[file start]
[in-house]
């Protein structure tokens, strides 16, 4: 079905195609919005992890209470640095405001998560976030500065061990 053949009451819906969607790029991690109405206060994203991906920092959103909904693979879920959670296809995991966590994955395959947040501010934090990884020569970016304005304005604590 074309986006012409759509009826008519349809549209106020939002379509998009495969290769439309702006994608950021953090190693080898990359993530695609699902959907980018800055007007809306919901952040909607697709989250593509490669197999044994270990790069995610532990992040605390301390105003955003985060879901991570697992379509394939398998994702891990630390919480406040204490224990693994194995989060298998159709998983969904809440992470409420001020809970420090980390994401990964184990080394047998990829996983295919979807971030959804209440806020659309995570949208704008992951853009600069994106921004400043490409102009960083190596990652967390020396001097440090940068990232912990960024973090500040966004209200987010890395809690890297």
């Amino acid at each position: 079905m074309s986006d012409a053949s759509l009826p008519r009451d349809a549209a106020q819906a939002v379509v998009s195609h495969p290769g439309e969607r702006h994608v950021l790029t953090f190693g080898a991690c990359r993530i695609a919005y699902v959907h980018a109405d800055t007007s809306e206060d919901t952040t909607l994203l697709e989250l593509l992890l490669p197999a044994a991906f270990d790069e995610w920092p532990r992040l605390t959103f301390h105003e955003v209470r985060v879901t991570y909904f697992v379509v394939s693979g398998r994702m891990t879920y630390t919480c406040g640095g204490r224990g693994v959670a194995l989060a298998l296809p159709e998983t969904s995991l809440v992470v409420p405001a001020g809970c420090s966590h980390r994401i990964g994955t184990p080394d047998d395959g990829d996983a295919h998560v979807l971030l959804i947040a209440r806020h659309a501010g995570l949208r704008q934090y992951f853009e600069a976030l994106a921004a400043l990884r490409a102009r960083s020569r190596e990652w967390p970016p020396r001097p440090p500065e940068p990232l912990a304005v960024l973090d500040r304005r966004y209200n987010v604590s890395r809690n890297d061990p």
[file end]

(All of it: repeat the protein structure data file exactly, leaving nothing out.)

[in-house]
């Protein structure tokens, strides 16, 4: 079905195609919005992890209470640095405001998560976030500065061990 053949009451819906969607790029991690109405206060994203991906920092959103909904693979879920959670296809995991966590994955395959947040501010934090990884020569970016304005304005604590 074309986006012409759509009826008519349809549209106020939002379509998009495969290769439309702006994608950021953090190693080898990359993530695609699902959907980018800055007007809306919901952040909607697709989250593509490669197999044994270990790069995610532990992040605390301390105003955003985060879901991570697992379509394939398998994702891990630390919480406040204490224990693994194995989060298998159709998983969904809440992470409420001020809970420090980390994401990964184990080394047998990829996983295919979807971030959804209440806020659309995570949208704008992951853009600069994106921004400043490409102009960083190596990652967390020396001097440090940068990232912990960024973090500040966004209200987010890395809690890297």
């Amino acid at each position: 079905m074309s986006d012409a053949s759509l009826p008519r009451d349809a549209a106020q819906a939002v379509v998009s195609h495969p290769g439309e969607r702006h994608v950021l790029t953090f190693g080898a991690c990359r993530i695609a919005y699902v959907h980018a109405d800055t007007s809306e206060d919901t952040t909607l994203l697709e989250l593509l992890l490669p197999a044994a991906f270990d790069e995610w920092p532990r992040l605390t959103f301390h105003e955003v209470r985060v879901t991570y909904f697992v379509v394939s693979g398998r994702m891990t879920y630390t919480c406040g640095g204490r224990g693994v959670a194995l989060a298998l296809p159709e998983t969904s995991l809440v992470v409420p405001a001020g809970c420090s966590h980390r994401i990964g994955t184990p080394d047998d395959g990829d996983a295919h998560v979807l971030l959804i947040a209440r806020h659309a501010g995570l949208r704008q934090y992951f853009e600069a976030l994106a921004a400043l990884r490409a102009r960083s020569r190596e990652w967390p970016p020396r001097p440090p500065e940068p990232l912990a304005v960024l973090d500040r304005r966004y209200n987010v604590s890395r809690n890297d061990p």